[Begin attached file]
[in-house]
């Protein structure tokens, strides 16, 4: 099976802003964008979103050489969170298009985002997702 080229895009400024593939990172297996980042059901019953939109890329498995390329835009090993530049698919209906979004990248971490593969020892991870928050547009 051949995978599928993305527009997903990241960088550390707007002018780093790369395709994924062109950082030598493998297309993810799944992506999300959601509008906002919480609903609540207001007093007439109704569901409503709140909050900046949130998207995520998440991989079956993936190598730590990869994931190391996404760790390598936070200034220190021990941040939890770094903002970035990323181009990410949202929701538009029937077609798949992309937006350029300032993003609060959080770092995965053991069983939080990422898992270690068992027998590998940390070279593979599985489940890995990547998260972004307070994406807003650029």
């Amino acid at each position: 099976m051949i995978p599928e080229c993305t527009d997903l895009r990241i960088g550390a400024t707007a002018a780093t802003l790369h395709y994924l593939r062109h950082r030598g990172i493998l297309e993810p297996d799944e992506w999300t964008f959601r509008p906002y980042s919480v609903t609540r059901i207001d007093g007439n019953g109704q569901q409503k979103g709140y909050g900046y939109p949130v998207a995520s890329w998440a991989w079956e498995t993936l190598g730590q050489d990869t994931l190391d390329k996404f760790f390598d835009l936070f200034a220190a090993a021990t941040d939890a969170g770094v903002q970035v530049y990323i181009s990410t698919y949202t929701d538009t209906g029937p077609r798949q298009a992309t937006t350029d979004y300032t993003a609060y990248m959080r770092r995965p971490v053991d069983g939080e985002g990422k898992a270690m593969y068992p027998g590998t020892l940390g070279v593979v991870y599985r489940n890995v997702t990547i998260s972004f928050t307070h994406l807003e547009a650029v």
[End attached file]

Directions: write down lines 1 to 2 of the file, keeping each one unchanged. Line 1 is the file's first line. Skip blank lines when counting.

[in-house]
């Protein structure tokens, strides 16, 4: 099976802003964008979103050489969170298009985002997702 080229895009400024593939990172297996980042059901019953939109890329498995390329835009090993530049698919209906979004990248971490593969020892991870928050547009 051949995978599928993305527009997903990241960088550390707007002018780093790369395709994924062109950082030598493998297309993810799944992506999300959601509008906002919480609903609540207001007093007439109704569901409503709140909050900046949130998207995520998440991989079956993936190598730590990869994931190391996404760790390598936070200034220190021990941040939890770094903002970035990323181009990410949202929701538009029937077609798949992309937006350029300032993003609060959080770092995965053991069983939080990422898992270690068992027998590998940390070279593979599985489940890995990547998260972004307070994406807003650029």